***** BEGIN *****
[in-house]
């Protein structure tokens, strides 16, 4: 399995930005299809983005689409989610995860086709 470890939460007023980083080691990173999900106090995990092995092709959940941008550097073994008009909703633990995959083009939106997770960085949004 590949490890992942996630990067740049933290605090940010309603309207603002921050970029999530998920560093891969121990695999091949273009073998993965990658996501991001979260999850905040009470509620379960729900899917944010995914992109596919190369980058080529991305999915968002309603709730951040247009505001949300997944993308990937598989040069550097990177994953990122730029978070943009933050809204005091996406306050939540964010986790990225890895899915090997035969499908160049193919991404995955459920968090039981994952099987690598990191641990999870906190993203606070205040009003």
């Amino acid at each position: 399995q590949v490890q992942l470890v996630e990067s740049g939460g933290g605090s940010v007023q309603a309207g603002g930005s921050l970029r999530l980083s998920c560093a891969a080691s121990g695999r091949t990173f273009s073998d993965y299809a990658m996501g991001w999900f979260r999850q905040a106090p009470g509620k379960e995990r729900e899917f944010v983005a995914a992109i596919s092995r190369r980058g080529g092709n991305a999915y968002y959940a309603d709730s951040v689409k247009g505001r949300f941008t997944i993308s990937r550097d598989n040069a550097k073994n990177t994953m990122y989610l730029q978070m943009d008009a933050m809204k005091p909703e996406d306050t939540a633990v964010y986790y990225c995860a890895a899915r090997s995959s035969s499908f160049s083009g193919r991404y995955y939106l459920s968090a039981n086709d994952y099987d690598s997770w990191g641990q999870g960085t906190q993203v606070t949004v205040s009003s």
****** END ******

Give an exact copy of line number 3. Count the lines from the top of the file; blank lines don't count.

């Amino acid at each position: 399995q590949v490890q992942l470890v996630e990067s740049g939460g933290g605090s940010v007023q309603a309207g603002g930005s921050l970029r999530l980083s998920c560093a891969a080691s121990g695999r091949t990173f273009s073998d993965y299809a990658m996501g991001w999900f979260r999850q905040a106090p009470g509620k379960e995990r729900e899917f944010v983005a995914a992109i596919s092995r190369r980058g080529g092709n991305a999915y968002y959940a309603d709730s951040v689409k247009g505001r949300f941008t997944i993308s990937r550097d598989n040069a550097k073994n990177t994953m990122y989610l730029q978070m943009d008009a933050m809204k005091p909703e996406d306050t939540a633990v964010y986790y990225c995860a890895a899915r090997s995959s035969s499908f160049s083009g193919r991404y995955y939106l459920s968090a039981n086709d994952y099987d690598s997770w990191g641990q999870g960085t906190q993203v606070t949004v205040s009003s």